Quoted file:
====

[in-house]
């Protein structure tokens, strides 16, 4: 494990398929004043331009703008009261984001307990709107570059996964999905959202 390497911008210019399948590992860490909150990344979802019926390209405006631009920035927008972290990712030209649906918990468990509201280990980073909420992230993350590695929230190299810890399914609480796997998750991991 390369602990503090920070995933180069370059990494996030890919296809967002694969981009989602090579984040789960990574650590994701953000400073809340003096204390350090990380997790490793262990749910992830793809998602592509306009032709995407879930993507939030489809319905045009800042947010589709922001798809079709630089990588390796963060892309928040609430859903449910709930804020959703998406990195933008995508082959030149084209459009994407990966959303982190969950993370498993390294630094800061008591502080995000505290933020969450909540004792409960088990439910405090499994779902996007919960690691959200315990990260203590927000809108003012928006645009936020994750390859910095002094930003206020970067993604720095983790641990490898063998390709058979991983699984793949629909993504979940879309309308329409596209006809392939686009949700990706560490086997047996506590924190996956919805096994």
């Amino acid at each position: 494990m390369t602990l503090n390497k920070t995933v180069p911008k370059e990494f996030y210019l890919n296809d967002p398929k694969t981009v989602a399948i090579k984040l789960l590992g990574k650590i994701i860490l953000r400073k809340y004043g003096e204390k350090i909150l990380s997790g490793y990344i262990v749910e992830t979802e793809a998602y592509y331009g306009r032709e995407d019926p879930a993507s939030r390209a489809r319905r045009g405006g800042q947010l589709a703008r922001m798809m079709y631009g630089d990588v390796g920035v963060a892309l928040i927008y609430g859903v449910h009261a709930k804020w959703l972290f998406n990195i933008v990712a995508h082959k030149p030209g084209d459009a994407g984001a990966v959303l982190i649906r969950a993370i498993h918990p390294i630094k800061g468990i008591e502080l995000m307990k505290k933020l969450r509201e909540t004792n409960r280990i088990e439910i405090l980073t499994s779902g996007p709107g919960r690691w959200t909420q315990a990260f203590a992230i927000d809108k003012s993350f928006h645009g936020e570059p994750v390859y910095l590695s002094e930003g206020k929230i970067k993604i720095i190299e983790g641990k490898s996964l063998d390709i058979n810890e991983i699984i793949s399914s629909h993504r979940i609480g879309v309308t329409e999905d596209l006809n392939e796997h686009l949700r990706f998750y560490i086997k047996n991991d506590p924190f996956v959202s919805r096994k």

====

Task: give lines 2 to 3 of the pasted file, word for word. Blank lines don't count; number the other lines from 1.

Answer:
């Protein structure tokens, strides 16, 4: 494990398929004043331009703008009261984001307990709107570059996964999905959202 390497911008210019399948590992860490909150990344979802019926390209405006631009920035927008972290990712030209649906918990468990509201280990980073909420992230993350590695929230190299810890399914609480796997998750991991 390369602990503090920070995933180069370059990494996030890919296809967002694969981009989602090579984040789960990574650590994701953000400073809340003096204390350090990380997790490793262990749910992830793809998602592509306009032709995407879930993507939030489809319905045009800042947010589709922001798809079709630089990588390796963060892309928040609430859903449910709930804020959703998406990195933008995508082959030149084209459009994407990966959303982190969950993370498993390294630094800061008591502080995000505290933020969450909540004792409960088990439910405090499994779902996007919960690691959200315990990260203590927000809108003012928006645009936020994750390859910095002094930003206020970067993604720095983790641990490898063998390709058979991983699984793949629909993504979940879309309308329409596209006809392939686009949700990706560490086997047996506590924190996956919805096994």
């Amino acid at each position: 494990m390369t602990l503090n390497k920070t995933v180069p911008k370059e990494f996030y210019l890919n296809d967002p398929k694969t981009v989602a399948i090579k984040l789960l590992g990574k650590i994701i860490l953000r400073k809340y004043g003096e204390k350090i909150l990380s997790g490793y990344i262990v749910e992830t979802e793809a998602y592509y331009g306009r032709e995407d019926p879930a993507s939030r390209a489809r319905r045009g405006g800042q947010l589709a703008r922001m798809m079709y631009g630089d990588v390796g920035v963060a892309l928040i927008y609430g859903v449910h009261a709930k804020w959703l972290f998406n990195i933008v990712a995508h082959k030149p030209g084209d459009a994407g984001a990966v959303l982190i649906r969950a993370i498993h918990p390294i630094k800061g468990i008591e502080l995000m307990k505290k933020l969450r509201e909540t004792n409960r280990i088990e439910i405090l980073t499994s779902g996007p709107g919960r690691w959200t909420q315990a990260f203590a992230i927000d809108k003012s993350f928006h645009g936020e570059p994750v390859y910095l590695s002094e930003g206020k929230i970067k993604i720095i190299e983790g641990k490898s996964l063998d390709i058979n810890e991983i699984i793949s399914s629909h993504r979940i609480g879309v309308t329409e999905d596209l006809n392939e796997h686009l949700r990706f998750y560490i086997k047996n991991d506590p924190f996956v959202s919805r096994k």